Facts of the Case

Provided by Oyez

Unicolors, Inc., a company that creates art designs for use on fabrics, created and copyrighted as part of a collection of designs a two-dimensional artwork called EH101 in 2011. In 2015, retail clothing store H&M began selling a jacket and skirt with an art design called “Xue Xu.” Unicolors sued H&M for copyright infringement, alleging that the Xue Xu design is identical to its EH101 design.


The district court rejected H&M’s argument that Unicolors’ copyright was invalid because it had improperly used a single copyright registration to register 31 separate works. The court noted that invalidation of a copyright requires an intent to defraud, and no such evidence was presented in this case. Further, it concluded that the application contained no inaccuracies because the separate designs in the single registration were published on the same day. A jury returned a verdict for Unicolors, finding that it owned a valid copyright in EH101, that H&M had infringed on that copyright, and that the infringement was willful.


On appeal, the U.S. Court of Appeals for the Ninth Circuit reversed, finding that there is no intent-to-defraud requirement for registration invalidation, and the district court failed to refer the matter to the Copyright Office, as required under 17 U.S.C. § 411(b)(2), when it was informed of inaccuracies in the copyright registration.



  1. Does 17 U.S.C. § 411 require a district court to request advice from the Copyright Office when there are questions about the validity of a copyright registration but no evidence of fraud or material error?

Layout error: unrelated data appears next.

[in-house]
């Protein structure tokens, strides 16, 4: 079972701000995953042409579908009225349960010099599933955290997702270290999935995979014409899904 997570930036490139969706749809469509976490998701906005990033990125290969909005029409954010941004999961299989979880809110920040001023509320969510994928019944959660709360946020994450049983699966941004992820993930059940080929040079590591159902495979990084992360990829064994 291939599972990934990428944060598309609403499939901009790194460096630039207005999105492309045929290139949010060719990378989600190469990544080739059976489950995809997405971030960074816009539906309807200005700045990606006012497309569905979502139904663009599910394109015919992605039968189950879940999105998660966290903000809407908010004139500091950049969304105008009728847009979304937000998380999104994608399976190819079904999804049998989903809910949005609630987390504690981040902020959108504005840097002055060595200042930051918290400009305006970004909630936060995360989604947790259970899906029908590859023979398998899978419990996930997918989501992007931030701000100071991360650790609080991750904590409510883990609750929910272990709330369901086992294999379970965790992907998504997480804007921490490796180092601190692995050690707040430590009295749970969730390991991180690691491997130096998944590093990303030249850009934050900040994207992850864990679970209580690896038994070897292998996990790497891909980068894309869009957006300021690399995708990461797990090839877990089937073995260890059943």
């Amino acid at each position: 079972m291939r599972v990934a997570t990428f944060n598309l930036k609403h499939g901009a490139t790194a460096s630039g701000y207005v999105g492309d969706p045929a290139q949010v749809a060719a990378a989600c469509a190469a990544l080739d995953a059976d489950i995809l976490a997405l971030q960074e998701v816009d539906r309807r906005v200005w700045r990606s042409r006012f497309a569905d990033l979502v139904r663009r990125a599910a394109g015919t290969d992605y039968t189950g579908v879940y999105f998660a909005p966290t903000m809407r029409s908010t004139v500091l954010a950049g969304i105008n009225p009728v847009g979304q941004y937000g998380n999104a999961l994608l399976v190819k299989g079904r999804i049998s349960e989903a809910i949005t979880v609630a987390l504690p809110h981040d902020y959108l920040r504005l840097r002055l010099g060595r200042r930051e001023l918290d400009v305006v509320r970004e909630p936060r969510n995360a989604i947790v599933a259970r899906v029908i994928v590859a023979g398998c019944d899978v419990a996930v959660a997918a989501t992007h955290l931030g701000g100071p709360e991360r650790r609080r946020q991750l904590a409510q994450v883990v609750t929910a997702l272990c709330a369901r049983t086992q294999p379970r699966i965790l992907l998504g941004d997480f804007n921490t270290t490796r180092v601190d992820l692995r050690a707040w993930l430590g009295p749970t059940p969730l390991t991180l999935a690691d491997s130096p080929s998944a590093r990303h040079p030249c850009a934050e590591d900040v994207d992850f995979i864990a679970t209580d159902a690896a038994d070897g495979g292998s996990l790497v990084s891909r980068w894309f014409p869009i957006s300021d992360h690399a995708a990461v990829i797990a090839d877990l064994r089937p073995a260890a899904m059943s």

1. Lack of either factual or legal knowledge can excuse an inaccuracy in a copyright registration under 17 U.S.C. § 411(b)(1)(A)’s safe harbor. Justice Stephen Breyer authored the 6-3 majority opinion.

    The Copyright Act safe harbor, 17 U.S.C. § 411(b)(1)(A) says that a certificate of registration is valid regardless of whether it contains inaccurate information unless the inaccurate information was included “with knowledge that it was inaccurate.” The statutory language makes no distinction between lack of legal knowledge or lack of factual knowledge. The U.S. Court of Appeals thus erred in holding that a copyright holder cannot benefit from the safe harbor if its lack of knowledge stems from a failure to understand the law.

    Justice Clarence Thomas filed a dissenting opinion, in which Justice Samuel Alito joined, and Justice Neil Gorsuch joined in part. Justice Thomas would dismiss the case as improvidently granted because the Court granted certiorari on a question of fraud but Unicolors put forth a different argument that the court below did not meaningfully consider.